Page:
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Food trade balances and unit values: What can they reveal about price competition?

Listed author(s):
  • Mark J. Gehlhar

    (Economic Research Service, U.S. Department of Agriculture,, 1800 M. St., N.W., Washington, DC 20036)

  • Daniel H. Pick

    (Economic Research Service, U.S. Department of Agriculture,, 1800 M. St., N.W., Washington, DC 20036)

Price competition is a fundamental assumption in modeling trade. Empirical applications often use unit values as proxies for price. This is a problem if unit values cannot explain trade flows consistent with the price competition assumption. The paper determines whether this condition exists in food product trade. Trade balances by product are used to indicate successful competition in trade. Export and import unit values are used to determine if competition is dominated by price or nonprice competition. Trade flows are then categorized in four ways: successful price competition, unsuccessful price competition, successful nonprice competition, and unsuccessful nonprice competition. This categorization is applied to 372 food products using the Standard International Trade Classification. Nearly 40% of U.S. food exports could be characterized as dominated by nonprice competition. In those instances, we contend that unit values are not valid proxies for price, thereby limiting their usefulness in traditional import demand estimation and trade policy simulation models. © 2002 Wiley Periodicals, Inc.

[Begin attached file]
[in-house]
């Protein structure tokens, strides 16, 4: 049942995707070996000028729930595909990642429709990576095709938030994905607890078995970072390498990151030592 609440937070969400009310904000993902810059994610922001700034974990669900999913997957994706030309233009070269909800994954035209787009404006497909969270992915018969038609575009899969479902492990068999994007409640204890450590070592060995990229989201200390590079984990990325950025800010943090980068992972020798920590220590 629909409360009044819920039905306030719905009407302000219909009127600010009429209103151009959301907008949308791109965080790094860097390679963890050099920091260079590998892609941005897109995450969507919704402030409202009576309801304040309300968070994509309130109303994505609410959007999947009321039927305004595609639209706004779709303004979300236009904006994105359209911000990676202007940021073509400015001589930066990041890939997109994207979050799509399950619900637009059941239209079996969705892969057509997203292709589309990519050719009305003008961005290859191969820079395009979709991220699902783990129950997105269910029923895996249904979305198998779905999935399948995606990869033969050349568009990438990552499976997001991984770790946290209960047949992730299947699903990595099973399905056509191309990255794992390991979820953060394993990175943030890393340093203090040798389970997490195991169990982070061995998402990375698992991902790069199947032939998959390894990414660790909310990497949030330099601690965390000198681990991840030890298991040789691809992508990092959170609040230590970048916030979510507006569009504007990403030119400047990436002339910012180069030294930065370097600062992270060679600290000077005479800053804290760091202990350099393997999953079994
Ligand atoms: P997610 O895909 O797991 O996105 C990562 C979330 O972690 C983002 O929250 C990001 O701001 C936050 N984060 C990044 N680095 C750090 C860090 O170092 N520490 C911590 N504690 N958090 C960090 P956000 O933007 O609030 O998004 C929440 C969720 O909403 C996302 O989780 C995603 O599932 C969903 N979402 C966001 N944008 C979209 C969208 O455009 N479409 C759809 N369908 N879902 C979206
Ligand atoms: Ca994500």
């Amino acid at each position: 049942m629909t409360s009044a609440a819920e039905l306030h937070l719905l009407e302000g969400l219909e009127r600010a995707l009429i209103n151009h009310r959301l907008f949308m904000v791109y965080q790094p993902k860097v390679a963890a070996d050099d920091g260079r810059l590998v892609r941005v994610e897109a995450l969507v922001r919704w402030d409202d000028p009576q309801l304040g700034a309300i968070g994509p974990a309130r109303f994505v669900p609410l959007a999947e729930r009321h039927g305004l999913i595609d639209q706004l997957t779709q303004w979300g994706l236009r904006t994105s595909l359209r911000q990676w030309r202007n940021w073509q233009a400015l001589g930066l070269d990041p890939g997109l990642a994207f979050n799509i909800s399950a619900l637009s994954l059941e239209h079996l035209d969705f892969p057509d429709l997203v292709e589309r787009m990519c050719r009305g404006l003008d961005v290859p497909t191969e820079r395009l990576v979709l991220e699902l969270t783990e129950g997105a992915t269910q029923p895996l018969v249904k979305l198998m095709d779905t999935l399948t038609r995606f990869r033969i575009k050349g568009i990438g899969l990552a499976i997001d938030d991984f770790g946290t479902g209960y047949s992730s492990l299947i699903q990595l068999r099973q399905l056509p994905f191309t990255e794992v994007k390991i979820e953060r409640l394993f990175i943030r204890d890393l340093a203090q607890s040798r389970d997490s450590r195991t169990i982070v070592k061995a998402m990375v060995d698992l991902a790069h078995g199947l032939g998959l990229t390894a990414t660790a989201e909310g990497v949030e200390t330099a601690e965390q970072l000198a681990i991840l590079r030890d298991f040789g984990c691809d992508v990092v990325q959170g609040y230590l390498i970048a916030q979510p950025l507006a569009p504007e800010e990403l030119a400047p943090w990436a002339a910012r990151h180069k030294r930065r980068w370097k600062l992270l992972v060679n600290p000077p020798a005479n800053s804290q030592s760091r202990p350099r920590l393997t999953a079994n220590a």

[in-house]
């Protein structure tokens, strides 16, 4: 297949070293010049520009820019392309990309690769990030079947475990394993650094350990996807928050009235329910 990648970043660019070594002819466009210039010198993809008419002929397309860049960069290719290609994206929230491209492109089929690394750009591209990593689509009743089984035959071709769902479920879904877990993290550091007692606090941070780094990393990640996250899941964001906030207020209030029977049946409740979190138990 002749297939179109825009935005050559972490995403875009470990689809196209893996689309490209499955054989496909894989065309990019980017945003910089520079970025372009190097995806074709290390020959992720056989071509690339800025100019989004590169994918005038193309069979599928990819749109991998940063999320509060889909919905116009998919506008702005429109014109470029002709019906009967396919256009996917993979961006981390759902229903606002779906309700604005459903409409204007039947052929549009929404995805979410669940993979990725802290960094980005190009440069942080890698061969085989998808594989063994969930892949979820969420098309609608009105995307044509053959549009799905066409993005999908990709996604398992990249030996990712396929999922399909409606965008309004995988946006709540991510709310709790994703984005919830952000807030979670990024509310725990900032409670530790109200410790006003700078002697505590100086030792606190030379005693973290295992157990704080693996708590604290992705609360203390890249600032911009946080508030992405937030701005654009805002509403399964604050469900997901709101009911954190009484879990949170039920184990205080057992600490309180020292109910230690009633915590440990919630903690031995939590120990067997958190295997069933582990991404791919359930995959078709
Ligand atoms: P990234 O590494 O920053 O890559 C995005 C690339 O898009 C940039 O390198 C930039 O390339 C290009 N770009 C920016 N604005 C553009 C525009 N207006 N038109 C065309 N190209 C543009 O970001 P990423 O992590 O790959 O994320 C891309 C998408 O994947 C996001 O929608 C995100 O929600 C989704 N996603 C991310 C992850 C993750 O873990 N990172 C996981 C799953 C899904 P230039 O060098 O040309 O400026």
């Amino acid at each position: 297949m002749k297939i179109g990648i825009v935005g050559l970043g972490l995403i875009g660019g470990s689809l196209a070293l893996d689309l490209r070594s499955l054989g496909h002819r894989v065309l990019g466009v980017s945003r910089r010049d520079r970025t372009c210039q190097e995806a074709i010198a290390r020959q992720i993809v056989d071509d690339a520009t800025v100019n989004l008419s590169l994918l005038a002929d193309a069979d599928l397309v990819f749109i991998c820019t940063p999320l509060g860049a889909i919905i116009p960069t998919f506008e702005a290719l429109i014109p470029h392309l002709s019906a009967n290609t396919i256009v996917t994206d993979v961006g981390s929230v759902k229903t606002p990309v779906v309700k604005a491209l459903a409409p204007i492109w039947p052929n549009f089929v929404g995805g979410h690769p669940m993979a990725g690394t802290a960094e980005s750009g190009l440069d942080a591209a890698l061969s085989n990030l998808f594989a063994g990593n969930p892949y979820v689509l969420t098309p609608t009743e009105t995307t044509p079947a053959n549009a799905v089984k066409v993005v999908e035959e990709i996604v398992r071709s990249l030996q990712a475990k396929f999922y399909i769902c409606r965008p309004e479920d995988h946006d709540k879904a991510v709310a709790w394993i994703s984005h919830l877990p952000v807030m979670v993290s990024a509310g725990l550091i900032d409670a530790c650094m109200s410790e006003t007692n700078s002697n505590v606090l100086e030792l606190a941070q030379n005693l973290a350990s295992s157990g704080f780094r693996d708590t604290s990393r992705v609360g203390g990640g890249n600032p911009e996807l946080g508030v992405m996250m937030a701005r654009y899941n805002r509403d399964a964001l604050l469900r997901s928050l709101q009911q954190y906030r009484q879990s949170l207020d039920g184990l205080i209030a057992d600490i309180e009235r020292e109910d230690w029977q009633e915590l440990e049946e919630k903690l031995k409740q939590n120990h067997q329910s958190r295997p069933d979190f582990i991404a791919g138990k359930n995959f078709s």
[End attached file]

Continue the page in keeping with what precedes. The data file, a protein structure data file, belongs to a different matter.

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Article provided by John Wiley & Sons, Ltd. in its journal Agribusiness.

Volume (Year): 18 (2001)
Issue (Month): 1 ()
Pages: 61-79

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Handle: RePEc:wly:agribz:v:18:y:2001:i:1:p:61-79
DOI: 10.1002/agr.10007
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  1. Holmes, R A, 1973. "The Inadequacy of Unit Value Indexes as Proxies for Canadian Industrial Selling Price Indexes," Review of Income and Wealth, International Association for Research in Income and Wealth, vol. 19(3), pages 271-277, September.
  2. Aiginger, Karl, 1997. "The Use of Unit Values to Discriminate between Price and Quality Competition," Cambridge Journal of Economics, Oxford University Press, vol. 21(5), pages 571-592, September.
  3. Jørgen Nielsen, 2000. "Price-quality competition in the exports of the Central and Eastern European Countries," Intereconomics: Review of European Economic Policy, Springer;German National Library of Economics;Centre for European Policy Studies (CEPS), vol. 35(2), pages 94-101, March.
  4. Irving B. Kravis & Robert E. Lipsey, 1975. "International Trade Prices and Price Proxies," NBER Chapters,in: The Role of the Computer in Economic and Social Research in Latin America, pages 253-268 National Bureau of Economic Research, Inc.
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